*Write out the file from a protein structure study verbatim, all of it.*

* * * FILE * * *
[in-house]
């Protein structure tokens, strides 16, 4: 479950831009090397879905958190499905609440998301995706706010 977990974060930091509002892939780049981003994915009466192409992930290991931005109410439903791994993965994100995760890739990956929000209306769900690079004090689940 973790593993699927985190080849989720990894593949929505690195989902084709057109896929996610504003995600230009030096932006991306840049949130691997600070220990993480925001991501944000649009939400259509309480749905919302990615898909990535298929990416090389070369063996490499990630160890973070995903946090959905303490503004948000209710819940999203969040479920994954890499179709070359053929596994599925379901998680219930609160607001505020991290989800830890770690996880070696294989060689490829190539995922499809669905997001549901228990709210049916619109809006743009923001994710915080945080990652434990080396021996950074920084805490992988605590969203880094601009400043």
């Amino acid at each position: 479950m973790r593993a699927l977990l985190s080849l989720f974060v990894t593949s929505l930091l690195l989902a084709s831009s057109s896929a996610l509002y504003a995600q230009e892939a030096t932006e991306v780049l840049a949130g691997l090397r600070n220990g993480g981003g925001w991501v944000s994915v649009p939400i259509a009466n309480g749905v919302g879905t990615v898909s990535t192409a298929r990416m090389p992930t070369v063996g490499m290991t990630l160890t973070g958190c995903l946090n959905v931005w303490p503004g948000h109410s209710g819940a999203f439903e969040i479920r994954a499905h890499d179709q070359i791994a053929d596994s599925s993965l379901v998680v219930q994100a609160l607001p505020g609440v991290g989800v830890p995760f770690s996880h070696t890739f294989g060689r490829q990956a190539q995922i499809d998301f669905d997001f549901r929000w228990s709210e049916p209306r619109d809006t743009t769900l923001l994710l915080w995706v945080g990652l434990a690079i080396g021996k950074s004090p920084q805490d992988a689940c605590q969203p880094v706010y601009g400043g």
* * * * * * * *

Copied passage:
[in-house]
């Protein structure tokens, strides 16, 4: 479950831009090397879905958190499905609440998301995706706010 977990974060930091509002892939780049981003994915009466192409992930290991931005109410439903791994993965994100995760890739990956929000209306769900690079004090689940 973790593993699927985190080849989720990894593949929505690195989902084709057109896929996610504003995600230009030096932006991306840049949130691997600070220990993480925001991501944000649009939400259509309480749905919302990615898909990535298929990416090389070369063996490499990630160890973070995903946090959905303490503004948000209710819940999203969040479920994954890499179709070359053929596994599925379901998680219930609160607001505020991290989800830890770690996880070696294989060689490829190539995922499809669905997001549901228990709210049916619109809006743009923001994710915080945080990652434990080396021996950074920084805490992988605590969203880094601009400043």
């Amino acid at each position: 479950m973790r593993a699927l977990l985190s080849l989720f974060v990894t593949s929505l930091l690195l989902a084709s831009s057109s896929a996610l509002y504003a995600q230009e892939a030096t932006e991306v780049l840049a949130g691997l090397r600070n220990g993480g981003g925001w991501v944000s994915v649009p939400i259509a009466n309480g749905v919302g879905t990615v898909s990535t192409a298929r990416m090389p992930t070369v063996g490499m290991t990630l160890t973070g958190c995903l946090n959905v931005w303490p503004g948000h109410s209710g819940a999203f439903e969040i479920r994954a499905h890499d179709q070359i791994a053929d596994s599925s993965l379901v998680v219930q994100a609160l607001p505020g609440v991290g989800v830890p995760f770690s996880h070696t890739f294989g060689r490829q990956a190539q995922i499809d998301f669905d997001f549901r929000w228990s709210e049916p209306r619109d809006t743009t769900l923001l994710l915080w995706v945080g990652l434990a690079i080396g021996k950074s004090p920084q805490d992988a689940c605590q969203p880094v706010y601009g400043g």